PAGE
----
As I mentioned above, I was attracted to this comic by the beautiful cover.  It's equal in quality to the 200th issue cover of Amazing Spider-Man way back in the day.  I'm not a big fan of the Annual issues of any comic line; the stories generally seem forced to me and out-of-synch with the regular action of whatever's going on in the monthly issues.  So let's see if this issue follows that pattern or not:

This Spider-Man annual is written by Marc Guggenheim with art by Mike McCone, Andy Lanning and Jeromy Cox.  The issue is entitled "A Tale Of Two Jackpots" and centers on Spider-Man trying to figure-out the secret identity of Jackpot, a new super-heroine who recently started fighting crime in New York.  Spidey's frankly obsessed with figuring-out who she really is, as she physically resembles his long-time love Mary Jane.  The good Peter Parker really gets pulled into the mystery when Jackpot gives him a fake identity and he meets-up with the real civilian who she falsely claims to be.

This comic happily broke the pattern for me that I complained about above regarding unsatisfying Annual issues, for several reasons.  The mystery of Jackpot's secret identity was very compelling.  I liked how writer Marc Guggenheim combined that mystery with an equal surprise regarding the actual source of Jackpot's superhero abilities, which I obviously won't give away in this review.  But trust me, it was enjoyable and served well as an example of a very relevant social problem that we struggle with today in our real world.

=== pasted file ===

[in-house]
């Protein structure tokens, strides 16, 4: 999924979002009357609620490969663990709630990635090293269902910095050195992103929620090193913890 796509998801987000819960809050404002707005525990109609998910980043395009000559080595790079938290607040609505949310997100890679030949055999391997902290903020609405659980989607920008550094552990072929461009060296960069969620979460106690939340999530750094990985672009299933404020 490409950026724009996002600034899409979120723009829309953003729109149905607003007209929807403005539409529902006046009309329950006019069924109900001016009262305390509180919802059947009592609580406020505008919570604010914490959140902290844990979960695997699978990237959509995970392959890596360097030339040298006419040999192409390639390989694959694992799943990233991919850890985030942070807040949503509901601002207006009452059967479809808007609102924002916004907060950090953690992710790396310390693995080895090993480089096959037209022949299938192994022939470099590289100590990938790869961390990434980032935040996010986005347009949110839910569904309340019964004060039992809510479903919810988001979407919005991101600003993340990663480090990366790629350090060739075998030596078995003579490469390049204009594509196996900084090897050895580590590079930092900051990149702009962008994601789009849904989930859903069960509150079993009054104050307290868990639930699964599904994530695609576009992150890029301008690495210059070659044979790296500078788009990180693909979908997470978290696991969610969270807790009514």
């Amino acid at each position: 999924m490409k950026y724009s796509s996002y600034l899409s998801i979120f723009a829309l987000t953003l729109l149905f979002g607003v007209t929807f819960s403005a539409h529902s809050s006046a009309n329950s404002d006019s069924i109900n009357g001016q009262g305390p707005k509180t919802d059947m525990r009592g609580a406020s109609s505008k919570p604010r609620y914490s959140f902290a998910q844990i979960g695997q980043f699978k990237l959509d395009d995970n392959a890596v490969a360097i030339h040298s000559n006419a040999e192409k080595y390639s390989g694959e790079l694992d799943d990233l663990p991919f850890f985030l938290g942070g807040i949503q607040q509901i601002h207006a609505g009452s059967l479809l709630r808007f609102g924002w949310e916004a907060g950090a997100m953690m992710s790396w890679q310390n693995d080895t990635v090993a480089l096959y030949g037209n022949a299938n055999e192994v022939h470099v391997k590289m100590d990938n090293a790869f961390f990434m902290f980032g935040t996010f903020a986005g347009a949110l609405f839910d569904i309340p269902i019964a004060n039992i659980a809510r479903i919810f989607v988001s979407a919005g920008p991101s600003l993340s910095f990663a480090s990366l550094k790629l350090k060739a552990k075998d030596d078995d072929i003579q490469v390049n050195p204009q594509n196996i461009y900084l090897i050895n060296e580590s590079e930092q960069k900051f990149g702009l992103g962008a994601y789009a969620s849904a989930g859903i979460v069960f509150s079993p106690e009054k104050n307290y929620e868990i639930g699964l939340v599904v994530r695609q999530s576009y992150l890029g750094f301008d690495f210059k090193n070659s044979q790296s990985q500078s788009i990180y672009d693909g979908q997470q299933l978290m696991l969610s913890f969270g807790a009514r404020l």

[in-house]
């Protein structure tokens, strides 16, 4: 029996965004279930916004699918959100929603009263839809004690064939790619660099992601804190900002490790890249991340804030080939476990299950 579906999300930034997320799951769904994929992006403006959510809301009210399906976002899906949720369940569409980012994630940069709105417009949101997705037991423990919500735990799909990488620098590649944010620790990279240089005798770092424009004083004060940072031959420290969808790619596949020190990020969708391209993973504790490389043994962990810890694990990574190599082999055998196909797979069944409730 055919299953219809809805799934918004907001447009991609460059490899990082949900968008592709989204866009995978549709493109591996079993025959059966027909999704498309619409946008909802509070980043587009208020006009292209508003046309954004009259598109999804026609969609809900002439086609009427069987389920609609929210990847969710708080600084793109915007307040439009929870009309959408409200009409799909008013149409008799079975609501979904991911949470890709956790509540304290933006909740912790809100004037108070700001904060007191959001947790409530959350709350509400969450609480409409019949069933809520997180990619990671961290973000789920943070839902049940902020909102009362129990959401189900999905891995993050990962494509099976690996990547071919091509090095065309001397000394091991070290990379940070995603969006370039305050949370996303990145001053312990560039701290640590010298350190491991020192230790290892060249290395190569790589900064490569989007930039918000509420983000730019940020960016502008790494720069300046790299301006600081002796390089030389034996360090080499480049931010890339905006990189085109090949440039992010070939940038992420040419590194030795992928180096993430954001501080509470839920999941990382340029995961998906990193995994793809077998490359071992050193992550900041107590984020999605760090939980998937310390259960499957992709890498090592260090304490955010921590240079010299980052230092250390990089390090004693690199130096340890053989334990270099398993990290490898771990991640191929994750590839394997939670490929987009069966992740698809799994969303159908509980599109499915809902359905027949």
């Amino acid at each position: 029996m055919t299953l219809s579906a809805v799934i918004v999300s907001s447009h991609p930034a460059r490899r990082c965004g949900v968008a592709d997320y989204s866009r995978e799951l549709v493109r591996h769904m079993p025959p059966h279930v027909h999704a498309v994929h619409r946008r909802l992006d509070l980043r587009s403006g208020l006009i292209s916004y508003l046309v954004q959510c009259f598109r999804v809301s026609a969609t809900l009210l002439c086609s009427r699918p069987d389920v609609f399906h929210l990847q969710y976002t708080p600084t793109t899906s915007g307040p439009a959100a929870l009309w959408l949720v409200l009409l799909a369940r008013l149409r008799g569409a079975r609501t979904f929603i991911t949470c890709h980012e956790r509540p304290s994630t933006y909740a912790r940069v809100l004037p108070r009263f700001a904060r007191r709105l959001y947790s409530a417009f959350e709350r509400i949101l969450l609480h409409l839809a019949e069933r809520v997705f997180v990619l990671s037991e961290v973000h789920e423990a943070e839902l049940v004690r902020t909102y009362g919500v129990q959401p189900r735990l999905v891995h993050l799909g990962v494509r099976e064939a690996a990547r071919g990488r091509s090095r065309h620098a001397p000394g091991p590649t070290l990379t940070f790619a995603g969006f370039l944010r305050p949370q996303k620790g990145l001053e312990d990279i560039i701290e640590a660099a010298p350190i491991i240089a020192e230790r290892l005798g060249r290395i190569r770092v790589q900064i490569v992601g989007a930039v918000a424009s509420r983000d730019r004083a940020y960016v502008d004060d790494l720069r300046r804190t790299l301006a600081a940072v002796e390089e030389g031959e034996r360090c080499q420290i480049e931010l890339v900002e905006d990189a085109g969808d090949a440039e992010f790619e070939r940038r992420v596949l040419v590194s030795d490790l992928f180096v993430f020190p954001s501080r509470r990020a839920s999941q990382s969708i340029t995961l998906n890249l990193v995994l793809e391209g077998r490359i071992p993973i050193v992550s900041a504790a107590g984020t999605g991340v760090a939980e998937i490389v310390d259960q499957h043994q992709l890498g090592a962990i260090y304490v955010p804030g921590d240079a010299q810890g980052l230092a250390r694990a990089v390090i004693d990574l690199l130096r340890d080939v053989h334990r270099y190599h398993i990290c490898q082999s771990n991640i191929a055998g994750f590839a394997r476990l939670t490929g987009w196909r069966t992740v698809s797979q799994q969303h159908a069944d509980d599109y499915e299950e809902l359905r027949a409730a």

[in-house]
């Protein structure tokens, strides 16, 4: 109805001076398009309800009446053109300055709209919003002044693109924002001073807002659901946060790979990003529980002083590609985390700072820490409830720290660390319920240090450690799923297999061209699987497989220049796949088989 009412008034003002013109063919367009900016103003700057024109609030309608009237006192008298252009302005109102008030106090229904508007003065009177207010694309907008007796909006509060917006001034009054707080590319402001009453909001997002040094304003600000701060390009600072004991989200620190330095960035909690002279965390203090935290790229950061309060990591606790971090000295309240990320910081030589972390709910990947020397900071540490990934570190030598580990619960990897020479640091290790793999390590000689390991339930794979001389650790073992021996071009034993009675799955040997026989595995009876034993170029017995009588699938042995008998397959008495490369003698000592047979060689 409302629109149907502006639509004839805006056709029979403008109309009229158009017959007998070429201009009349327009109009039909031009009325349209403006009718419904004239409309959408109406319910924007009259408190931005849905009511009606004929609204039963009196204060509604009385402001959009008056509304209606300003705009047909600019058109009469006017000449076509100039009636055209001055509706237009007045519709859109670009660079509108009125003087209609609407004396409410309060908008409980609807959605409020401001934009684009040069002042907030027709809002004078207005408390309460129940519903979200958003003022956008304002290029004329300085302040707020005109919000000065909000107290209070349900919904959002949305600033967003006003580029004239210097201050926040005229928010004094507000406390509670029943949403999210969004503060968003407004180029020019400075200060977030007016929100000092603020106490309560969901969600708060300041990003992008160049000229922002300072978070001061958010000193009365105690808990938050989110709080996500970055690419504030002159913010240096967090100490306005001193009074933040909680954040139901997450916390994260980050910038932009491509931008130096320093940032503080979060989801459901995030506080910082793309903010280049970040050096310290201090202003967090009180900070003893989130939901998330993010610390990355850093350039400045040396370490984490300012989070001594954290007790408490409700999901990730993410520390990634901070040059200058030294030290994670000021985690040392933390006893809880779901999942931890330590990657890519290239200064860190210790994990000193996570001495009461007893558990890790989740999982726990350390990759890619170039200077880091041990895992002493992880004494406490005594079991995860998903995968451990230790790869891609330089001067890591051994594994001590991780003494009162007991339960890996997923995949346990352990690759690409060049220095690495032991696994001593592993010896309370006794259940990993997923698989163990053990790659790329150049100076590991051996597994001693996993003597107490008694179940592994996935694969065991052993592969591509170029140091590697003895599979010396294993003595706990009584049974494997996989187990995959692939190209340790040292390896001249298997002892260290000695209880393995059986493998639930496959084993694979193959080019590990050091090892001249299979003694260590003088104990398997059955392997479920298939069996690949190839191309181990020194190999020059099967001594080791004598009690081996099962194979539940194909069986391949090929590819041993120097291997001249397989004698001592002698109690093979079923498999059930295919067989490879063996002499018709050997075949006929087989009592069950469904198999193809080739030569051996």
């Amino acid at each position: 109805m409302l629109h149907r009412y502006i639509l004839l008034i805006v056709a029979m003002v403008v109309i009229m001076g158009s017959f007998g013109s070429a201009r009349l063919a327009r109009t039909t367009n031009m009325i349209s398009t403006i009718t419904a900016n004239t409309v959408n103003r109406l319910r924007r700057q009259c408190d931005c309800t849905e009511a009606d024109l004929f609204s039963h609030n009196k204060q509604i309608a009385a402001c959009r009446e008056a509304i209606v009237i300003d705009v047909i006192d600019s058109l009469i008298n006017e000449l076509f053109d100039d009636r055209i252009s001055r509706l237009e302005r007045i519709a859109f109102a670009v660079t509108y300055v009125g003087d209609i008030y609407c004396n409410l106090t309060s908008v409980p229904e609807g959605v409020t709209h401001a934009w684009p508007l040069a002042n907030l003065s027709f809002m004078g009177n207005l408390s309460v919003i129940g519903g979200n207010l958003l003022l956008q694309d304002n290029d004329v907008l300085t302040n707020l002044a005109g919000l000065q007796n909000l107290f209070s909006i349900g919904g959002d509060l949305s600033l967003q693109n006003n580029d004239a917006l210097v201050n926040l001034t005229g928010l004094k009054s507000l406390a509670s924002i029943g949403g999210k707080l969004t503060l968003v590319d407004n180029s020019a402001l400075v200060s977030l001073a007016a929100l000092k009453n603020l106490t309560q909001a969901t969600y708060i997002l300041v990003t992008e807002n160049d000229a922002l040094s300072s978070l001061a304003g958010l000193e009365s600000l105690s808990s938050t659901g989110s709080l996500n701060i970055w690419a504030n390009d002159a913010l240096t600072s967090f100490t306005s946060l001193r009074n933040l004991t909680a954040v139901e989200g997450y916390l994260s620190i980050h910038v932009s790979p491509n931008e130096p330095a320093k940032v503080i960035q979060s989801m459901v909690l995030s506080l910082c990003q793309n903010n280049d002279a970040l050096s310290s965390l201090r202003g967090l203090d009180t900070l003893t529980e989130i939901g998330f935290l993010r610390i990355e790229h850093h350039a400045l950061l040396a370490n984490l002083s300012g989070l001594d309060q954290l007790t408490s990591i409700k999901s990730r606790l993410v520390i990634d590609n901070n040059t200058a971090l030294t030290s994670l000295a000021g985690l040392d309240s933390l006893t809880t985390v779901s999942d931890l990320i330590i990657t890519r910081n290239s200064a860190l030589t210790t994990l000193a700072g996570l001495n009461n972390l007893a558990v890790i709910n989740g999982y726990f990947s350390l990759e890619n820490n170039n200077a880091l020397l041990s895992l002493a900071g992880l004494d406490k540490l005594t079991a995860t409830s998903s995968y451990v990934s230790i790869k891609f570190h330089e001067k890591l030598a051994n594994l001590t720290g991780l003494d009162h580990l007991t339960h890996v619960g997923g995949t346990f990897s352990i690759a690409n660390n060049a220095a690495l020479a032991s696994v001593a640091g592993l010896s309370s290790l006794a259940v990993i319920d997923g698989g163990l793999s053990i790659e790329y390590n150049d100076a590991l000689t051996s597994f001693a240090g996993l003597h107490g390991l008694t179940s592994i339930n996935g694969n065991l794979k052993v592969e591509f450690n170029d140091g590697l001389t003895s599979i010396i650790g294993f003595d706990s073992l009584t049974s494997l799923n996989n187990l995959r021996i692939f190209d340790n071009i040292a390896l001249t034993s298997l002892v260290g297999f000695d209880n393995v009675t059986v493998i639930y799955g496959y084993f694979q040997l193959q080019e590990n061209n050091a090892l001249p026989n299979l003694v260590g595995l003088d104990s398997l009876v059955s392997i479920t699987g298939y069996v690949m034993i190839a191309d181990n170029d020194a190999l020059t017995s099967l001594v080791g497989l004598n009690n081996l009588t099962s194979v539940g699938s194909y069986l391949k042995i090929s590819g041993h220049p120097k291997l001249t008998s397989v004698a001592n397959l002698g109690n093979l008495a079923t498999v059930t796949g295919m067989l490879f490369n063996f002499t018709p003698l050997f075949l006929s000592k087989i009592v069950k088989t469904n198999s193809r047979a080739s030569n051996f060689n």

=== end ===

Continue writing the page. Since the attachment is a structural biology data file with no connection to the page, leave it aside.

The comic's creative team also gives us excellent interior art in this comic, equal to the cover that I can't stop praising.  There are some excellent Spiderman and Jackpot action sequences as the two superheros team-up together to battle costumed bad guys Blindside and his girlfriend Commanda.  Fantastic Four leader Reed Richards also appears in this issue in a strong supporting cast role.  Finally, the story gives us a poignant, moving ending revolving around a character's death, but nicely leaves open the possibly of introducing another new superhero in an upcoming Spider-Man issue.

On a final note, although this Annual issue is higher priced at $3.99, at least the reader gets a full 38 pages of story, nicely structured into five Chapters, giving the creative team a fuller length to present us with a more richly-detailed narrative and extra art compared to the more compressed story structure of most comics these days.

So we're fortunate this week to hit a trifecta of three high quality, top-notch Marvel comic issues.  The good subjects of Bongo Congo couldn't ask for anything more in this post-Thanksgiving week, and thank our Good King Leonardo for adding an extra comic to this week's review list.  See you back here in our jungle-nation next week with two new reviews from the world of D.C. Comics!


As of today, for the first time we haven't received any entries to one of our contests, so by Royal Proclamation the King extends the current contest for a few more days, until midnight this coming Wednesday, December 10.  As a reminder, this contest challenges you to pitch to us your favorite work of comic-related fiction, anything from a novel to a short story.  It can be comic-based or about the creative comic world, such as The Amazing Adventures Of Cavalier & Clay. 

C'mon folks, we know that you occasionally read the printed fiction word without pretty comic pictures!  Don't make me award this contest to the Good King's cousin, Prince Itchy-his entries never stack-up to you guys!  So e-mail an entry to Gordon_A@msn.com, again no later than midnight on Wednesday, December 10.